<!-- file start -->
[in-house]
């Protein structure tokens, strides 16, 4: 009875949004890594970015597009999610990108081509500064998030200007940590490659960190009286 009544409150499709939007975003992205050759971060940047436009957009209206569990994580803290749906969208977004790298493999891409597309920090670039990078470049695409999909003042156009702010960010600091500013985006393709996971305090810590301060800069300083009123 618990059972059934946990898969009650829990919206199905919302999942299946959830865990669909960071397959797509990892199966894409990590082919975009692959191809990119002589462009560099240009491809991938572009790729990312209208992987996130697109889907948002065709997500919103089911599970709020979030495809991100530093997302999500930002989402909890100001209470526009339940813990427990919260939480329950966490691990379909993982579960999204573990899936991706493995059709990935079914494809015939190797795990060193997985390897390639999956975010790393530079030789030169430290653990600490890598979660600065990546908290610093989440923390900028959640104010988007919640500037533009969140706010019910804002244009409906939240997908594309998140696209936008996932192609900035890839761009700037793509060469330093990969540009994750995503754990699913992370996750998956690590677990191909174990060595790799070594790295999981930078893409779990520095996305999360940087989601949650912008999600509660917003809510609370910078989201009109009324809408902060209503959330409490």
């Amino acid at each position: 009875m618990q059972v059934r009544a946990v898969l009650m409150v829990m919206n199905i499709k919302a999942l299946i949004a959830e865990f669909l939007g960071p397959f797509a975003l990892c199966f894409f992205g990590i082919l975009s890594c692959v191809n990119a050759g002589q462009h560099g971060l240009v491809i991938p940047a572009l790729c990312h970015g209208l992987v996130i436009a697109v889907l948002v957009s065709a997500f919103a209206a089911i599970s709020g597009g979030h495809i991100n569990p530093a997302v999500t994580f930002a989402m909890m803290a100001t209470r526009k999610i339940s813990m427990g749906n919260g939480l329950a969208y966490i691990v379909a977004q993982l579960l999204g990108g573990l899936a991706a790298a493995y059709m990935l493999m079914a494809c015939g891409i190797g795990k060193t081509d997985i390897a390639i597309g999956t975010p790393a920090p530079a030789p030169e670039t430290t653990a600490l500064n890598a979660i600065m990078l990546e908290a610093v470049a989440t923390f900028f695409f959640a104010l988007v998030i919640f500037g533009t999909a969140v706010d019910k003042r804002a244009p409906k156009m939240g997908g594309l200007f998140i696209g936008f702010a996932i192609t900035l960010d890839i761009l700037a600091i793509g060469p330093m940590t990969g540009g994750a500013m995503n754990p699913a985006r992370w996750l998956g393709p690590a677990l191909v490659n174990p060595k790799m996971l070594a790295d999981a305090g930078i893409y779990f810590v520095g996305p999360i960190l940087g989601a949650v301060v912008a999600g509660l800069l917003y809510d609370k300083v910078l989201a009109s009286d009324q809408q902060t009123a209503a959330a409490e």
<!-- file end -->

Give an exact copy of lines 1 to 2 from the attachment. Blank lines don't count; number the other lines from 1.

[in-house]
């Protein structure tokens, strides 16, 4: 009875949004890594970015597009999610990108081509500064998030200007940590490659960190009286 009544409150499709939007975003992205050759971060940047436009957009209206569990994580803290749906969208977004790298493999891409597309920090670039990078470049695409999909003042156009702010960010600091500013985006393709996971305090810590301060800069300083009123 618990059972059934946990898969009650829990919206199905919302999942299946959830865990669909960071397959797509990892199966894409990590082919975009692959191809990119002589462009560099240009491809991938572009790729990312209208992987996130697109889907948002065709997500919103089911599970709020979030495809991100530093997302999500930002989402909890100001209470526009339940813990427990919260939480329950966490691990379909993982579960999204573990899936991706493995059709990935079914494809015939190797795990060193997985390897390639999956975010790393530079030789030169430290653990600490890598979660600065990546908290610093989440923390900028959640104010988007919640500037533009969140706010019910804002244009409906939240997908594309998140696209936008996932192609900035890839761009700037793509060469330093990969540009994750995503754990699913992370996750998956690590677990191909174990060595790799070594790295999981930078893409779990520095996305999360940087989601949650912008999600509660917003809510609370910078989201009109009324809408902060209503959330409490």